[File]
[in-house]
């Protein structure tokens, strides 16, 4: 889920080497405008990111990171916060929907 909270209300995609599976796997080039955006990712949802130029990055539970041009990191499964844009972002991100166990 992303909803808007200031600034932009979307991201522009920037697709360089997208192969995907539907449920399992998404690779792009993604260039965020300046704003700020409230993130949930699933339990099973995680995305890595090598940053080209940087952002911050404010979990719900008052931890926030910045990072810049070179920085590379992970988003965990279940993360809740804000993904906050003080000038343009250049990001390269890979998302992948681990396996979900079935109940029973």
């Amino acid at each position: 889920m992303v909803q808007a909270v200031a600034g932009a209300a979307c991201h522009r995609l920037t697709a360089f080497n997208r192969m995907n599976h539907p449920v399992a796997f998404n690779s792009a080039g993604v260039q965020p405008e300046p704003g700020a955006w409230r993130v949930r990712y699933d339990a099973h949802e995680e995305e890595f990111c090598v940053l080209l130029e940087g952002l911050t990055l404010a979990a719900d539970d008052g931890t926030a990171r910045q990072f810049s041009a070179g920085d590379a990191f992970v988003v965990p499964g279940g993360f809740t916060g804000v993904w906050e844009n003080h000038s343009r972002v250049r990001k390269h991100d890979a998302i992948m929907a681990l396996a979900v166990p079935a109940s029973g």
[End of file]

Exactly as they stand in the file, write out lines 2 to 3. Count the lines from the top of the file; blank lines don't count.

């Protein structure tokens, strides 16, 4: 889920080497405008990111990171916060929907 909270209300995609599976796997080039955006990712949802130029990055539970041009990191499964844009972002991100166990 992303909803808007200031600034932009979307991201522009920037697709360089997208192969995907539907449920399992998404690779792009993604260039965020300046704003700020409230993130949930699933339990099973995680995305890595090598940053080209940087952002911050404010979990719900008052931890926030910045990072810049070179920085590379992970988003965990279940993360809740804000993904906050003080000038343009250049990001390269890979998302992948681990396996979900079935109940029973």
């Amino acid at each position: 889920m992303v909803q808007a909270v200031a600034g932009a209300a979307c991201h522009r995609l920037t697709a360089f080497n997208r192969m995907n599976h539907p449920v399992a796997f998404n690779s792009a080039g993604v260039q965020p405008e300046p704003g700020a955006w409230r993130v949930r990712y699933d339990a099973h949802e995680e995305e890595f990111c090598v940053l080209l130029e940087g952002l911050t990055l404010a979990a719900d539970d008052g931890t926030a990171r910045q990072f810049s041009a070179g920085d590379a990191f992970v988003v965990p499964g279940g993360f809740t916060g804000v993904w906050e844009n003080h000038s343009r972002v250049r990001k390269h991100d890979a998302i992948m929907a681990l396996a979900v166990p079935a109940s029973g």